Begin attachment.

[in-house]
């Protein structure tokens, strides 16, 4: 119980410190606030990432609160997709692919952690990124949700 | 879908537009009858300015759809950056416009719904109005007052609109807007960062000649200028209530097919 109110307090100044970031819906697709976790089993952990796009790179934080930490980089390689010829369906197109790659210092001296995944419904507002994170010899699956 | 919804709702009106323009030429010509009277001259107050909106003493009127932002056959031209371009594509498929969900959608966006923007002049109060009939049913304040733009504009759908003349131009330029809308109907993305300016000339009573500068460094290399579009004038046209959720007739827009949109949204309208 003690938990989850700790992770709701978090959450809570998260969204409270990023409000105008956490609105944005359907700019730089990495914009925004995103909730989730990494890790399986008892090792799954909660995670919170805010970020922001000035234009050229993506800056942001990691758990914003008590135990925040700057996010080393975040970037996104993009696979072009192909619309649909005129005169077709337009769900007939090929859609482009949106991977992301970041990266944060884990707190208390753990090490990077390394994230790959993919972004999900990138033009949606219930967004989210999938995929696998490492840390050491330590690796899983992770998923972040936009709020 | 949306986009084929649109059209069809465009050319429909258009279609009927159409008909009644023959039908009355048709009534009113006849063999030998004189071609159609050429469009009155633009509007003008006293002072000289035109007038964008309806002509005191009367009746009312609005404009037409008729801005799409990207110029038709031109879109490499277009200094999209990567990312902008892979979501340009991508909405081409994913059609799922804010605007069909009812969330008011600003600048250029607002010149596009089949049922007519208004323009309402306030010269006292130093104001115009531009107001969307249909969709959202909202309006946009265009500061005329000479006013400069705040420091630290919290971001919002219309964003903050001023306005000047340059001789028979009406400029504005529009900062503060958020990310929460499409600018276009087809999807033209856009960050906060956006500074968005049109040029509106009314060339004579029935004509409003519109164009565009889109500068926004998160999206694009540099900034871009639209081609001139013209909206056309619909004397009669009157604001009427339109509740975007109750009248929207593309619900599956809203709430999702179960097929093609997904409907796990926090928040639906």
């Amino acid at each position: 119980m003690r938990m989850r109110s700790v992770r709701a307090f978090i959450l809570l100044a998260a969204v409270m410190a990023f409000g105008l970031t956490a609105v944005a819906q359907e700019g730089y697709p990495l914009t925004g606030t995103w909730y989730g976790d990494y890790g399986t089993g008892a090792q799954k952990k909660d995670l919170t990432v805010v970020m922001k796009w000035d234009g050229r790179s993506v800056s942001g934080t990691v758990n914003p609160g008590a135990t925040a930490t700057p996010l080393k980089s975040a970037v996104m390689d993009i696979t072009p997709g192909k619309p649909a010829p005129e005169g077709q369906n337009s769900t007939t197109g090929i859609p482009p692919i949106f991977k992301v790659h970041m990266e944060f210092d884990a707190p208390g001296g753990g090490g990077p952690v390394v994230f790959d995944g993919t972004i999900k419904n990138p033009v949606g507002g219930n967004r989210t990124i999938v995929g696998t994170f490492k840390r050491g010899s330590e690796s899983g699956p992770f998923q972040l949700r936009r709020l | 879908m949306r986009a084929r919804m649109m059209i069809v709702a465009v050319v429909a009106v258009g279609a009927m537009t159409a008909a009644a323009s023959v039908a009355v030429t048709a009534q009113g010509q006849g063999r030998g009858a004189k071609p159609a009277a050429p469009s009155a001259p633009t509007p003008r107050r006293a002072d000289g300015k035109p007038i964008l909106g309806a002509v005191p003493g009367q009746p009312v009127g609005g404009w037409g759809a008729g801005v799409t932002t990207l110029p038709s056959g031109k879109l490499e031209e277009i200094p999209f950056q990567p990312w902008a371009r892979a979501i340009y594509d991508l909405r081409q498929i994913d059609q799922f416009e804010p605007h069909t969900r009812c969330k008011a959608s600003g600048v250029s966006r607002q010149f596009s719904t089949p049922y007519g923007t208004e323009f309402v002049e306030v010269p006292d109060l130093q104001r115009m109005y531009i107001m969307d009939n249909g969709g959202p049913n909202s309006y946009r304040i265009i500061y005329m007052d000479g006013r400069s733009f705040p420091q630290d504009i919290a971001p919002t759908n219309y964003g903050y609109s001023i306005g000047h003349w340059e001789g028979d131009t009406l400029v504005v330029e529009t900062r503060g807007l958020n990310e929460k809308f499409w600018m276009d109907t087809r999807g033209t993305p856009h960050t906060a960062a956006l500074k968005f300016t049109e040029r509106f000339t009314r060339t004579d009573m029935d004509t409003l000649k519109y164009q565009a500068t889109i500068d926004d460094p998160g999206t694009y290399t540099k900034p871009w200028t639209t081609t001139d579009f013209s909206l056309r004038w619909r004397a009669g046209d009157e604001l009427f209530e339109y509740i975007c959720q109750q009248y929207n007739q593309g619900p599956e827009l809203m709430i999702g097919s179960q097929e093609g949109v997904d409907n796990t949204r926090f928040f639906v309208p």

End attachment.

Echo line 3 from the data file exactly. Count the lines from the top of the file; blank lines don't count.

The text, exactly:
């Amino acid at each position: 119980m003690r938990m989850r109110s700790v992770r709701a307090f978090i959450l809570l100044a998260a969204v409270m410190a990023f409000g105008l970031t956490a609105v944005a819906q359907e700019g730089y697709p990495l914009t925004g606030t995103w909730y989730g976790d990494y890790g399986t089993g008892a090792q799954k952990k909660d995670l919170t990432v805010v970020m922001k796009w000035d234009g050229r790179s993506v800056s942001g934080t990691v758990n914003p609160g008590a135990t925040a930490t700057p996010l080393k980089s975040a970037v996104m390689d993009i696979t072009p997709g192909k619309p649909a010829p005129e005169g077709q369906n337009s769900t007939t197109g090929i859609p482009p692919i949106f991977k992301v790659h970041m990266e944060f210092d884990a707190p208390g001296g753990g090490g990077p952690v390394v994230f790959d995944g993919t972004i999900k419904n990138p033009v949606g507002g219930n967004r989210t990124i999938v995929g696998t994170f490492k840390r050491g010899s330590e690796s899983g699956p992770f998923q972040l949700r936009r709020l | 879908m949306r986009a084929r919804m649109m059209i069809v709702a465009v050319v429909a009106v258009g279609a009927m537009t159409a008909a009644a323009s023959v039908a009355v030429t048709a009534q009113g010509q006849g063999r030998g009858a004189k071609p159609a009277a050429p469009s009155a001259p633009t509007p003008r107050r006293a002072d000289g300015k035109p007038i964008l909106g309806a002509v005191p003493g009367q009746p009312v009127g609005g404009w037409g759809a008729g801005v799409t932002t990207l110029p038709s056959g031109k879109l490499e031209e277009i200094p999209f950056q990567p990312w902008a371009r892979a979501i340009y594509d991508l909405r081409q498929i994913d059609q799922f416009e804010p605007h069909t969900r009812c969330k008011a959608s600003g600048v250029s966006r607002q010149f596009s719904t089949p049922y007519g923007t208004e323009f309402v002049e306030v010269p006292d109060l130093q104001r115009m109005y531009i107001m969307d009939n249909g969709g959202p049913n909202s309006y946009r304040i265009i500061y005329m007052d000479g006013r400069s733009f705040p420091q630290d504009i919290a971001p919002t759908n219309y964003g903050y609109s001023i306005g000047h003349w340059e001789g028979d131009t009406l400029v504005v330029e529009t900062r503060g807007l958020n990310e929460k809308f499409w600018m276009d109907t087809r999807g033209t993305p856009h960050t906060a960062a956006l500074k968005f300016t049109e040029r509106f000339t009314r060339t004579d009573m029935d004509t409003l000649k519109y164009q565009a500068t889109i500068d926004d460094p998160g999206t694009y290399t540099k900034p871009w200028t639209t081609t001139d579009f013209s909206l056309r004038w619909r004397a009669g046209d009157e604001l009427f209530e339109y509740i975007c959720q109750q009248y929207n007739q593309g619900p599956e827009l809203m709430i999702g097919s179960q097929e093609g949109v997904d409907n796990t949204r926090f928040f639906v309208p």